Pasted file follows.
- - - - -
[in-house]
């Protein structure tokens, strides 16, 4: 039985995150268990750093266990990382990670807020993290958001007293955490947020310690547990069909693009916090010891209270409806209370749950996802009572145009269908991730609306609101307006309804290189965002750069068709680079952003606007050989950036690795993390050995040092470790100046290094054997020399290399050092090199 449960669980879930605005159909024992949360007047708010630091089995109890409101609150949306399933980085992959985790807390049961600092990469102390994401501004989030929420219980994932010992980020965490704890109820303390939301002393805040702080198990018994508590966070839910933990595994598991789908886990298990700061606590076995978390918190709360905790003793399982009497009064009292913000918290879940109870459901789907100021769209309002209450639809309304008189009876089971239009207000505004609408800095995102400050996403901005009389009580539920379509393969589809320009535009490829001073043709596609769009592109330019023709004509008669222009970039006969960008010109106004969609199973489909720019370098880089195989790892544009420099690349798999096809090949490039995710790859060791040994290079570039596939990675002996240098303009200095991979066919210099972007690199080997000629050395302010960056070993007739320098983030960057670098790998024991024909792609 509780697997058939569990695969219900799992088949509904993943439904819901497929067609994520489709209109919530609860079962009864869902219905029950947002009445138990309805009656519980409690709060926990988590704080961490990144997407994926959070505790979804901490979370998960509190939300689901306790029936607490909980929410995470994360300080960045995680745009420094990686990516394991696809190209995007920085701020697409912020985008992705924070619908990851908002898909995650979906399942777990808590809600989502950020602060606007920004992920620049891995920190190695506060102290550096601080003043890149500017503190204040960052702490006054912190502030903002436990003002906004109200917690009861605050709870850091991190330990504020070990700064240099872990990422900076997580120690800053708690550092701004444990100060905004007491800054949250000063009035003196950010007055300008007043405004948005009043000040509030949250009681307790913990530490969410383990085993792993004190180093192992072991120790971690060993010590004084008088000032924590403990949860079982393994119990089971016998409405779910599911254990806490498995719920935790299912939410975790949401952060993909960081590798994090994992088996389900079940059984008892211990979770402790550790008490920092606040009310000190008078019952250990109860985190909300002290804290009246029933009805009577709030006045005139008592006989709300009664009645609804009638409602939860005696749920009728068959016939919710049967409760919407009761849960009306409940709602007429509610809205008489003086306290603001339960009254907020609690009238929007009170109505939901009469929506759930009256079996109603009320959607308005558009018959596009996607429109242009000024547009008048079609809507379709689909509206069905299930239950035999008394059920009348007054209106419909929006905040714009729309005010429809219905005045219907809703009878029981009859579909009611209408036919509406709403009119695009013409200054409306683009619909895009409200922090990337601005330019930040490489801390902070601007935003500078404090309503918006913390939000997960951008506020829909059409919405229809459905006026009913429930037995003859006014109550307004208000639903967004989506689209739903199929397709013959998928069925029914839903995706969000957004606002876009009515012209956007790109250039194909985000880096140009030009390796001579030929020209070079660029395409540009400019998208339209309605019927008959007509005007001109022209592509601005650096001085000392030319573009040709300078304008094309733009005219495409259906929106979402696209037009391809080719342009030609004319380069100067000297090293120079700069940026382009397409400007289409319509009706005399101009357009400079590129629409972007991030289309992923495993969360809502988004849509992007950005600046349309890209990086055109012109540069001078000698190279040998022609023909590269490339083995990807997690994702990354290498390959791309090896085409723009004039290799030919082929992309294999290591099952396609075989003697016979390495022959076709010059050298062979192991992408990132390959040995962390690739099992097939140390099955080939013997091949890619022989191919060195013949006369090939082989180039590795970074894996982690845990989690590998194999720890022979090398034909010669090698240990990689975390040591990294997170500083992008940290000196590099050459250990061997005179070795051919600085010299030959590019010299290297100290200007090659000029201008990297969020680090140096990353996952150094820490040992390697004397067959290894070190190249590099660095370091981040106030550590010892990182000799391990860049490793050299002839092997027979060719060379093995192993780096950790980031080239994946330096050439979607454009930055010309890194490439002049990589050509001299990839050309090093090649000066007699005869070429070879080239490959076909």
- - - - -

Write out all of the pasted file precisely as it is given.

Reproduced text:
[in-house]
């Protein structure tokens, strides 16, 4: 039985995150268990750093266990990382990670807020993290958001007293955490947020310690547990069909693009916090010891209270409806209370749950996802009572145009269908991730609306609101307006309804290189965002750069068709680079952003606007050989950036690795993390050995040092470790100046290094054997020399290399050092090199 449960669980879930605005159909024992949360007047708010630091089995109890409101609150949306399933980085992959985790807390049961600092990469102390994401501004989030929420219980994932010992980020965490704890109820303390939301002393805040702080198990018994508590966070839910933990595994598991789908886990298990700061606590076995978390918190709360905790003793399982009497009064009292913000918290879940109870459901789907100021769209309002209450639809309304008189009876089971239009207000505004609408800095995102400050996403901005009389009580539920379509393969589809320009535009490829001073043709596609769009592109330019023709004509008669222009970039006969960008010109106004969609199973489909720019370098880089195989790892544009420099690349798999096809090949490039995710790859060791040994290079570039596939990675002996240098303009200095991979066919210099972007690199080997000629050395302010960056070993007739320098983030960057670098790998024991024909792609 509780697997058939569990695969219900799992088949509904993943439904819901497929067609994520489709209109919530609860079962009864869902219905029950947002009445138990309805009656519980409690709060926990988590704080961490990144997407994926959070505790979804901490979370998960509190939300689901306790029936607490909980929410995470994360300080960045995680745009420094990686990516394991696809190209995007920085701020697409912020985008992705924070619908990851908002898909995650979906399942777990808590809600989502950020602060606007920004992920620049891995920190190695506060102290550096601080003043890149500017503190204040960052702490006054912190502030903002436990003002906004109200917690009861605050709870850091991190330990504020070990700064240099872990990422900076997580120690800053708690550092701004444990100060905004007491800054949250000063009035003196950010007055300008007043405004948005009043000040509030949250009681307790913990530490969410383990085993792993004190180093192992072991120790971690060993010590004084008088000032924590403990949860079982393994119990089971016998409405779910599911254990806490498995719920935790299912939410975790949401952060993909960081590798994090994992088996389900079940059984008892211990979770402790550790008490920092606040009310000190008078019952250990109860985190909300002290804290009246029933009805009577709030006045005139008592006989709300009664009645609804009638409602939860005696749920009728068959016939919710049967409760919407009761849960009306409940709602007429509610809205008489003086306290603001339960009254907020609690009238929007009170109505939901009469929506759930009256079996109603009320959607308005558009018959596009996607429109242009000024547009008048079609809507379709689909509206069905299930239950035999008394059920009348007054209106419909929006905040714009729309005010429809219905005045219907809703009878029981009859579909009611209408036919509406709403009119695009013409200054409306683009619909895009409200922090990337601005330019930040490489801390902070601007935003500078404090309503918006913390939000997960951008506020829909059409919405229809459905006026009913429930037995003859006014109550307004208000639903967004989506689209739903199929397709013959998928069925029914839903995706969000957004606002876009009515012209956007790109250039194909985000880096140009030009390796001579030929020209070079660029395409540009400019998208339209309605019927008959007509005007001109022209592509601005650096001085000392030319573009040709300078304008094309733009005219495409259906929106979402696209037009391809080719342009030609004319380069100067000297090293120079700069940026382009397409400007289409319509009706005399101009357009400079590129629409972007991030289309992923495993969360809502988004849509992007950005600046349309890209990086055109012109540069001078000698190279040998022609023909590269490339083995990807997690994702990354290498390959791309090896085409723009004039290799030919082929992309294999290591099952396609075989003697016979390495022959076709010059050298062979192991992408990132390959040995962390690739099992097939140390099955080939013997091949890619022989191919060195013949006369090939082989180039590795970074894996982690845990989690590998194999720890022979090398034909010669090698240990990689975390040591990294997170500083992008940290000196590099050459250990061997005179070795051919600085010299030959590019010299290297100290200007090659000029201008990297969020680090140096990353996952150094820490040992390697004397067959290894070190190249590099660095370091981040106030550590010892990182000799391990860049490793050299002839092997027979060719060379093995192993780096950790980031080239994946330096050439979607454009930055010309890194490439002049990589050509001299990839050309090093090649000066007699005869070429070879080239490959076909």